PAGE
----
End Of The American Dream
by Michael Snyder
All over America, the middle class is dying and poverty is on the rise. One of the primary reasons for this is the rapidly rising cost of living in the United States. The cost of just about everything that average families shell out money for on a regular basis – food, rent, health insurance, etc. – is rising much faster than wages are. In a previous article I noted that the federal poverty level for a family of five is $28,410, but 51 percent of all American workers are making less than $30,000 a year at this point. We have seen an explosion in the number of people in this country that are considered to be “the working poor” and it gets worse with each passing year.
One of the most frustrating things for me personally is the rising cost of health insurance. Barack Obama promised that his program would result in a decline in health insurance premiums by as much as $2,500 per family, but in reality average family premiums have increased by a total of $4,865 since 2008.
Just recently, I got a letter informing me that my health insurance premiums would be going up by close to 20 percent in 2016. That is on top of an increase of more than 30 percent in 2015. Sadly, the exact same thing is happening to millions of other families all over the nation. The following comes from TruNews…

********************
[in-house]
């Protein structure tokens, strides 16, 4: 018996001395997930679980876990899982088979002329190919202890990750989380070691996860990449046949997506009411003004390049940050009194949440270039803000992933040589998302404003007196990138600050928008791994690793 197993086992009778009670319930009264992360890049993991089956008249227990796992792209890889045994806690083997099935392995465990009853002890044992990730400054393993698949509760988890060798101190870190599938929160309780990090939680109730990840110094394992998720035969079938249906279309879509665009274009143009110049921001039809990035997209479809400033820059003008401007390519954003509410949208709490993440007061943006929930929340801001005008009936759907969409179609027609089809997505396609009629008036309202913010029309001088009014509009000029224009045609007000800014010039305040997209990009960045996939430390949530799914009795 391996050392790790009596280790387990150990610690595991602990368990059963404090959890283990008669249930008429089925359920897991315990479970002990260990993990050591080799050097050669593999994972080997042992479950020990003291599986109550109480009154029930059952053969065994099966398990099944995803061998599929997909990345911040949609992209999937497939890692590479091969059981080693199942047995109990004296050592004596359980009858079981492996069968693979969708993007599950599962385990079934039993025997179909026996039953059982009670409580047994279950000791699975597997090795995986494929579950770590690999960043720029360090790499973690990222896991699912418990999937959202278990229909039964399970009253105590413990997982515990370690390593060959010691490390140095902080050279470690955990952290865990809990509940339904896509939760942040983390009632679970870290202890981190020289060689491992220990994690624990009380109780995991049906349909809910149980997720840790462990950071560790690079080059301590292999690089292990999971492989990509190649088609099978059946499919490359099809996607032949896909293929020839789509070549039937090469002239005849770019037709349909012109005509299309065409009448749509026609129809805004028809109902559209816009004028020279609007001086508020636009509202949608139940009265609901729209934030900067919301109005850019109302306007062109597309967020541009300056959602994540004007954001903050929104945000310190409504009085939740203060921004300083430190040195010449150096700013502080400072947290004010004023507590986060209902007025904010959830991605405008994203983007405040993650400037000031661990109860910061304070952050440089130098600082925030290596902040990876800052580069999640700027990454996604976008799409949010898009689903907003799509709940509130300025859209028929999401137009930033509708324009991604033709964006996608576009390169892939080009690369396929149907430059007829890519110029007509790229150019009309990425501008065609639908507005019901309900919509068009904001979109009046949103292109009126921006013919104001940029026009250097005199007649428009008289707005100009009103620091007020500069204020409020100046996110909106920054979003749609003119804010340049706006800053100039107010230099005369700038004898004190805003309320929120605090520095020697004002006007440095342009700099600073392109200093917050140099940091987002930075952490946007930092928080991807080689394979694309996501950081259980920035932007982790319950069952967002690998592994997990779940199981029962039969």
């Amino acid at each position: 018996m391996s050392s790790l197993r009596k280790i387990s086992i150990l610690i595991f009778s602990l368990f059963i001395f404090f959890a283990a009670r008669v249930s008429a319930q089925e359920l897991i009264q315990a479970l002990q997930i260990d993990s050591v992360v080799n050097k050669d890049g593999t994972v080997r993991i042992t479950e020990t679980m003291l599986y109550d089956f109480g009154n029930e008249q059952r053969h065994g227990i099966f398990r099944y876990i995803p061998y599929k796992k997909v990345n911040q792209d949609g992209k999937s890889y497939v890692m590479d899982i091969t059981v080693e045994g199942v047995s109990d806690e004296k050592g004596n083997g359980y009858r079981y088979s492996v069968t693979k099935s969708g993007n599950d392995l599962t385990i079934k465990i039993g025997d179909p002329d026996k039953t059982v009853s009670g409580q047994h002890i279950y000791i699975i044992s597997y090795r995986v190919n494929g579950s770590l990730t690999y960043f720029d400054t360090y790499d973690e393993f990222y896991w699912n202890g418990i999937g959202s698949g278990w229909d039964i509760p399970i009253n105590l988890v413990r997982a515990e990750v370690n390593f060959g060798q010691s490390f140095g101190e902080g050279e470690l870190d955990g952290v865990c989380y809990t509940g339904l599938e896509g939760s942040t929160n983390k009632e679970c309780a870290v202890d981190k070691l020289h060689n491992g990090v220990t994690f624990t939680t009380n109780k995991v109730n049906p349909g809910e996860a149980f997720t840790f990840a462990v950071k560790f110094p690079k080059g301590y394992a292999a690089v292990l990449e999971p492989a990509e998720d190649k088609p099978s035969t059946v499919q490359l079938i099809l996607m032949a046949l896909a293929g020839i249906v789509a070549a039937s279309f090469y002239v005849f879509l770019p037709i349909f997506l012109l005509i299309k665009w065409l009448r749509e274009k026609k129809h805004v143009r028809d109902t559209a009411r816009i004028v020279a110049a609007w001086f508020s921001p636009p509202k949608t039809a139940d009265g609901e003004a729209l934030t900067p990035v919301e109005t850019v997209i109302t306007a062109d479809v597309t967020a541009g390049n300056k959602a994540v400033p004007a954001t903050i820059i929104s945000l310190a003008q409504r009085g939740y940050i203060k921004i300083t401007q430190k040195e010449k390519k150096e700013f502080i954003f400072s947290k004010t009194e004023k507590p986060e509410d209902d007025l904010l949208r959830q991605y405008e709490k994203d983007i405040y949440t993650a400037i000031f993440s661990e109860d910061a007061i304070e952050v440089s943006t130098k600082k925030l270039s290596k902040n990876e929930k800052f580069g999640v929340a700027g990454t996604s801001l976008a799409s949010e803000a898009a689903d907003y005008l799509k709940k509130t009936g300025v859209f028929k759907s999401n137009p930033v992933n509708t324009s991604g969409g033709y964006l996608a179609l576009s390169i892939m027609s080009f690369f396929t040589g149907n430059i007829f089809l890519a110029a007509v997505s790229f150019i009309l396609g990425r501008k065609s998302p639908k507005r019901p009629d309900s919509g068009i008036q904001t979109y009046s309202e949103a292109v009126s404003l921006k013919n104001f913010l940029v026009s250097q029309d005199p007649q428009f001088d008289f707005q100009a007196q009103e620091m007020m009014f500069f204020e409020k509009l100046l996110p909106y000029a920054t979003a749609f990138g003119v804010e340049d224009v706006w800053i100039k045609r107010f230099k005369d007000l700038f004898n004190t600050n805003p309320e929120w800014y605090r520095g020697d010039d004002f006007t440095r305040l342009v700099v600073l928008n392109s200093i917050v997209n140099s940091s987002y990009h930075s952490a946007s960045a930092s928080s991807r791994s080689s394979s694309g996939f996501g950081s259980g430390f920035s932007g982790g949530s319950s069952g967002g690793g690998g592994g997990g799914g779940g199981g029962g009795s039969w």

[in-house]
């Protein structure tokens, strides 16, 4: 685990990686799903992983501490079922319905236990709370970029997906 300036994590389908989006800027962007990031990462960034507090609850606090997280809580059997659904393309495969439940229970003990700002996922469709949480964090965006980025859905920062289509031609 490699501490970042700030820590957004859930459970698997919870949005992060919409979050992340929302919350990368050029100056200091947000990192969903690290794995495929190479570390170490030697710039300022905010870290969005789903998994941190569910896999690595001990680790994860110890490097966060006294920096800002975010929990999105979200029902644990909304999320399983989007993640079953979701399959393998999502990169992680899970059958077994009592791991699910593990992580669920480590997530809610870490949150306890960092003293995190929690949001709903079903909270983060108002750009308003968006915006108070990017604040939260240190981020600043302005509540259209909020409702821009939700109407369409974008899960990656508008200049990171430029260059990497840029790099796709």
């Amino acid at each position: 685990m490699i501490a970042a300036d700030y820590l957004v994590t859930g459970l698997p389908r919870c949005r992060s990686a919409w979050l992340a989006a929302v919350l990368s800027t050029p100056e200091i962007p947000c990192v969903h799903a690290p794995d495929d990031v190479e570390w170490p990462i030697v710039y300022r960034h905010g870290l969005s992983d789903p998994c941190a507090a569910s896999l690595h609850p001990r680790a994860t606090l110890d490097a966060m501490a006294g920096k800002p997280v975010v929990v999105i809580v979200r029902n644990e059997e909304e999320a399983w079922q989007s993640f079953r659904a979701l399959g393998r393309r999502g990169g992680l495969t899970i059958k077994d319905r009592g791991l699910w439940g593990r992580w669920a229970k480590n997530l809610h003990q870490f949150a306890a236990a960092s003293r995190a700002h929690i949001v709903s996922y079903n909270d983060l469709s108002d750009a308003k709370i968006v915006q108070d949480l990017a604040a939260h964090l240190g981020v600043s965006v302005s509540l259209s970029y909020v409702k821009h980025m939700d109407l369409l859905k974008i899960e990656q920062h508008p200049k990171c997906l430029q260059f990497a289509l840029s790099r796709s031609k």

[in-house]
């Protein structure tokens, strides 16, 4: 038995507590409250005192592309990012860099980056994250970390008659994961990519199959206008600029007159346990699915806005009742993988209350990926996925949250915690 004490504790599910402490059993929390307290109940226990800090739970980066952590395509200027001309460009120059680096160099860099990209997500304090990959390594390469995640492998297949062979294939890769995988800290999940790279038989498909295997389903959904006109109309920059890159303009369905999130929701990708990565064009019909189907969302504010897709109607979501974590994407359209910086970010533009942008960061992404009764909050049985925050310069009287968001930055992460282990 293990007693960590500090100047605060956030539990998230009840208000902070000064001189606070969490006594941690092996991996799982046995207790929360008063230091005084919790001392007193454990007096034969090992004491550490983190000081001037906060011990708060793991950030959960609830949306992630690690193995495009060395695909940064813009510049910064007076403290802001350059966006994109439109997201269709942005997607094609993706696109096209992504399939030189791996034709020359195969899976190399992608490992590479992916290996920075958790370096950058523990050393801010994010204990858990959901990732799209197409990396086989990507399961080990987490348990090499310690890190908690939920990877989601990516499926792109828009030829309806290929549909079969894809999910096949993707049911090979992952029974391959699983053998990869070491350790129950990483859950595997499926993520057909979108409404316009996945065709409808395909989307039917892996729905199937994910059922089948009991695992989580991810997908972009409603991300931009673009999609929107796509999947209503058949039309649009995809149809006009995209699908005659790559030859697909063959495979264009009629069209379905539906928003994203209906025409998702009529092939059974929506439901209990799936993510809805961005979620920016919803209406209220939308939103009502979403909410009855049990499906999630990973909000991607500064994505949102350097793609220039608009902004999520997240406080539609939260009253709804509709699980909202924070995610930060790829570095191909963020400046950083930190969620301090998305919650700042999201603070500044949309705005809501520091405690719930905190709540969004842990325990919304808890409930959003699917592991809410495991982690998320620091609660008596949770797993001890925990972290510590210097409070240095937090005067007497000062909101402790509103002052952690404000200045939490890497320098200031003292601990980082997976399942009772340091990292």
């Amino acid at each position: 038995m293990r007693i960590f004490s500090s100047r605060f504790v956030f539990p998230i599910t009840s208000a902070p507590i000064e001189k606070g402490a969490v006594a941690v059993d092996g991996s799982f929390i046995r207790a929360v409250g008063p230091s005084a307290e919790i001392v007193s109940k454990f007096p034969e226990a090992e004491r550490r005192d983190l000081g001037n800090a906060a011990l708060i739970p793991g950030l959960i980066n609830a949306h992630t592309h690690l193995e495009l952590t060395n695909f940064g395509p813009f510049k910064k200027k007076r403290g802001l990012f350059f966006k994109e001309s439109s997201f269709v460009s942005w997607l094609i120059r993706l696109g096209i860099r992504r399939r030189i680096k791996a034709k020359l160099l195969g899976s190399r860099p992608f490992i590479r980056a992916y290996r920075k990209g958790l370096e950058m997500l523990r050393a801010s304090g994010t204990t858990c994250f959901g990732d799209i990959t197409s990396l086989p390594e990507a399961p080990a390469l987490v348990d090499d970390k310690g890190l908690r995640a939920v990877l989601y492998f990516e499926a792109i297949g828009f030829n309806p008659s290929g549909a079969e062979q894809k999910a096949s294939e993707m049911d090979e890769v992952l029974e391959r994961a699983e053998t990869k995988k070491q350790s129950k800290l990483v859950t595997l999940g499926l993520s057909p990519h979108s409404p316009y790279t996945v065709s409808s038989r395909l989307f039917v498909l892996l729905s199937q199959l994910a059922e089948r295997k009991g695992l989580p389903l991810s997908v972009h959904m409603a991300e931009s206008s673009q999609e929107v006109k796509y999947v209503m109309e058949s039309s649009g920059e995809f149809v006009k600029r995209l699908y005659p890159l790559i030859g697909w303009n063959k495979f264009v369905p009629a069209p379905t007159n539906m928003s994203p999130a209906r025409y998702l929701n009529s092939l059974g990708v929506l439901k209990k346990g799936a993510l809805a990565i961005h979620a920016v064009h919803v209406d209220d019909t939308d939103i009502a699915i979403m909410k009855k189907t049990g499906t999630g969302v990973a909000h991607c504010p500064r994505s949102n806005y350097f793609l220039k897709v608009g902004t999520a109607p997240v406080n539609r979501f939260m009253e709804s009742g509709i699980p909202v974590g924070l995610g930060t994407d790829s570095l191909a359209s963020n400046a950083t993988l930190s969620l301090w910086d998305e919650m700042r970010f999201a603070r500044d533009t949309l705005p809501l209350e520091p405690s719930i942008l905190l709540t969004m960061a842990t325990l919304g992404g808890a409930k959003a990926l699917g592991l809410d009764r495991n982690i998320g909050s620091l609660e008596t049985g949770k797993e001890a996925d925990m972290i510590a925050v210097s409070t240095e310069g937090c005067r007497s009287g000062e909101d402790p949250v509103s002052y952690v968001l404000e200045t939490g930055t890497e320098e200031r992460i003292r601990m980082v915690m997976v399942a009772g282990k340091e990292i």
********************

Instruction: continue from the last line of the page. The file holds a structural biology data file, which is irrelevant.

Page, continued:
The Obamacare increases for 2016 have been released. Premiums will increase 3 times faster than officials claim.
Every state is different. Every insurer is different. New Mexico residents, for instance, can expect increases of 8 to 40 percent for the second-lowest cost silver plan. But for people in other states, including Arkansas the cost will increase less than 4 percent. Overall the average increase is 20.3 percent, according to analysis by The Daily Caller News Foundation, instead of the 7.5 percent originally asserted.
And of course it isn’t just health insurance. Every time I go to the grocery store I am stunned by the prices.
They often try to hide the price increases so that we will not notice them. Sometimes when I go food shopping I notice that some of my favorite things are “on sale”, but the sale prices are what the old “regular prices” used to be. And food companies just keep shrinking package sizes, but the amount we have to pay stays the same or goes up.
Unfortunately, our food dollars are never going to stretch any farther than they do right now. Thanks to erratic global weather, food prices are quickly moving higher. In fact, according to the Crux global food prices just rose by the most that we have seen in three years…
The effects of El Niño are starting to reach the dinner table, with global food prices rising the most in three years on supply concerns for everything from New Zealand milk to sugar in Brazil and Southeast Asian palm oil.
An index of 73 food prices increased 3.9%, the biggest jump since July 2012, to 162 in October, the United Nations Food & Agriculture Organization wrote in a report Thursday.
The return of the El Niño weather phenomenon is changing weather conditions around the world, damaging crops with too much rain in some areas and not enough in others. The price of sugar increased more than that of any other commodity in the FAO report, soaring 17 percent, the most since September 2010. Excessive downpours in Brazil, the world’s largest producer, have slowed harvesting and reduced the amount of sweetener that can be extracted from cane.